WHAT YOU SHOULD KNOW:
Polysomnography (PSG) is a sleep test to learn if you have a sleep-related breathing disorder (SRBD), such as obstructive sleep apnea.
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Having an SRBD may make it hard to do normal activities such as work and school. SRBDs cause daytime sleepiness which may lead to car accidents or other injury. SRBDs that are not treated may cause more severe health problems. Untreated SRBDs may cause high blood pressure, heart disease, and stroke. You may need two or more PSG tests while caregivers treat your breathing problem.
WHILE YOU ARE HERE:
is a legal document that explains the tests, treatments, or procedures that you may need. Informed consent means you understand what will be done and can make decisions about what you want. You give your permission when you sign the consent form. You can have someone sign this form for you if you are not able to sign it. You have the right to understand your medical care in words you know. Before you sign the consent form, understand the risks and benefits of what will be done. Make sure all your questions are answered.
Before your PSG test:
You will be given information about the test and what will happen. Caregivers will then clean your skin to put on the electrodes. Any of the following monitors may be used for your PSG test:
- ECG: This test, also called an EKG, helps caregivers look for any problems in your heart. If you have an SRBD, your heartbeat may change during sleep because it does not get enough oxygen. Sticky pads are placed on your chest, arms, and legs. Each sticky pad has a wire that is hooked to a machine or monitor. Electrical activity in your heart muscle is recorded.
- EEG: This test is also called an electroencephalogram. This test is done to see how your brain is working during the different stages of sleep. Electrodes will be put on your head. Each has a wire that is hooked to a machine. This machine prints a paper tracing of brain wave activity from different parts of your brain.
- EMG: This test, also called electromyography, measures the electrical activity of your muscles. EMGs are used to check your leg and facial movements while you sleep.
- EOG: This test, also called electrooculogram, measures your eye movements while you sleep. Electrodes are be placed near your right eyebrow and under your left eye.
- Plethysmogram: This test monitors your chest and abdominal movement. Elastic belts are placed around your chest and abdomen to see how deep you breathe. This test also tells your caregiver how many breaths you take per minute and if you stop breathing.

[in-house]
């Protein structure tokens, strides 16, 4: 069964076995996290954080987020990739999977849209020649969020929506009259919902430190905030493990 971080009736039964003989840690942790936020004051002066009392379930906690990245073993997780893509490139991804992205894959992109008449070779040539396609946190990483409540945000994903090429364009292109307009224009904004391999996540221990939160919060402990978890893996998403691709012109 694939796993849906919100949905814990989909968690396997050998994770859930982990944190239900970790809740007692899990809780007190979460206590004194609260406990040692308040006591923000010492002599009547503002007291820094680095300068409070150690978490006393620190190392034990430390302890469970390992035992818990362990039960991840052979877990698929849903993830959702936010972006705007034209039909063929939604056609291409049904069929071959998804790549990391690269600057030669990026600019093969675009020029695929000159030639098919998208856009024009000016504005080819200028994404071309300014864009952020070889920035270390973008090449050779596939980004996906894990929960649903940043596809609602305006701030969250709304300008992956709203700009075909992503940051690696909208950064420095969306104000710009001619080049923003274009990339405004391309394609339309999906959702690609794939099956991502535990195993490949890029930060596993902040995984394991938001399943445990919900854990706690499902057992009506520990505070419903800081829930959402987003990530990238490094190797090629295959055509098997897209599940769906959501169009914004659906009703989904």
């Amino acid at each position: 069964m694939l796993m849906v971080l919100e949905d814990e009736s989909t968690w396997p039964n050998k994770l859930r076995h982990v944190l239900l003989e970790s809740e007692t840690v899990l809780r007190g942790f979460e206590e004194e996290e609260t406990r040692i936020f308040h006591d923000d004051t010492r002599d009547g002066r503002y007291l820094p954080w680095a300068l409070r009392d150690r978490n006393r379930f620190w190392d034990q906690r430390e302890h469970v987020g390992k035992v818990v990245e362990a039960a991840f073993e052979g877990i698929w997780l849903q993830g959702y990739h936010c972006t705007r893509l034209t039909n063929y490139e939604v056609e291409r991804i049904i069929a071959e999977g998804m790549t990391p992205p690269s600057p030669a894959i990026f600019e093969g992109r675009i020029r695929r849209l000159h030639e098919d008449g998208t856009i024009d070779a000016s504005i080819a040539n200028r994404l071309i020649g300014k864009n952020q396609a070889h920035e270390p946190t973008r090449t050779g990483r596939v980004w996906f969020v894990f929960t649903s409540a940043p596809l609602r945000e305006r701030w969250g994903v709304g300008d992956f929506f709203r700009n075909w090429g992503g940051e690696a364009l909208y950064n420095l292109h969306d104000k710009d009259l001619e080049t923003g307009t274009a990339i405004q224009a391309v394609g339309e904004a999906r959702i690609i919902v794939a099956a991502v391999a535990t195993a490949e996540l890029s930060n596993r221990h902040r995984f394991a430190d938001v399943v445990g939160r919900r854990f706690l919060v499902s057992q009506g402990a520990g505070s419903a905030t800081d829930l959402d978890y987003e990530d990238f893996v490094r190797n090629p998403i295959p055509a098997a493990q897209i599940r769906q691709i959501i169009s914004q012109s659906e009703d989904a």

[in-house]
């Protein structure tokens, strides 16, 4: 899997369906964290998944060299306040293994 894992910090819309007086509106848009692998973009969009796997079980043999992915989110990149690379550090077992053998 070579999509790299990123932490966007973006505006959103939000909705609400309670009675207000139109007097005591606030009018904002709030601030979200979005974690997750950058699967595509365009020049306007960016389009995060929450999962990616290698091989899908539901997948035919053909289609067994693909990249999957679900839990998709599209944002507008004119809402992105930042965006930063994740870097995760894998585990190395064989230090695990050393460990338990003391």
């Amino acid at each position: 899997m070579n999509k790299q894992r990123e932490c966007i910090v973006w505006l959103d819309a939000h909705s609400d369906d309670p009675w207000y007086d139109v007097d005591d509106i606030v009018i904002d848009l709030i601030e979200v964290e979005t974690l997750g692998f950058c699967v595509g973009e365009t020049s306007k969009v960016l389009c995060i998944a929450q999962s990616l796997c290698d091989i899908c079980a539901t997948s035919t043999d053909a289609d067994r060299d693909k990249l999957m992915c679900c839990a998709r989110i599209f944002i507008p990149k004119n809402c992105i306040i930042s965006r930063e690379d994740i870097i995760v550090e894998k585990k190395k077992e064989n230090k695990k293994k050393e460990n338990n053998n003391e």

- Pulse oximeter: A pulse oximeter is a device that measures the amount of oxygen in your blood. A cord with a clip or sticky strip is placed on your finger, ear, or toe. The other end of the cord is hooked to a machine. Never turn the pulse oximeter or alarm off. An alarm will sound if your oxygen level is low or cannot be read.
- Recordings: Recordings may be done while you sleep by a video, microphone, or both. This is done to hear how loud your snoring is and to see how you sleep. If a microphone is used, an electrode may be placed on your throat or neck.
- Thermistor: This test uses a sensor to measure your nasal pressure. The thermistor will tell your caregiver how much airflow you have through your nose and mouth while you sleep.
During your PSG test:
Caregivers will monitor your sleep for the whole test. CPAP may be needed if your caregiver chooses to do a split night test. A CPAP machine is used to keep your airway open during sleep. With CPAP, you wear a mask over your nose and mouth or just your nose. The mask is held in place by soft elastic straps that go around your head. The mask is hooked up to the CPAP machine. The machine blows a gentle stream of air into the mask when you breathe. The stream of air helps to keep your airway open so you can breathe more regularly.
After your PSG test:
When the PSG test is over, the electrodes will be taken off. You may be able to take a shower if you choose to. You may be told when to follow up with your caregiver to get the results of your test. When you are ready, you will be able to go home.
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The above information is an educational aid only. It is not intended as medical advice for individual conditions or treatments. Talk to your doctor, nurse or pharmacist before following any medical regimen to see if it is safe and effective for you.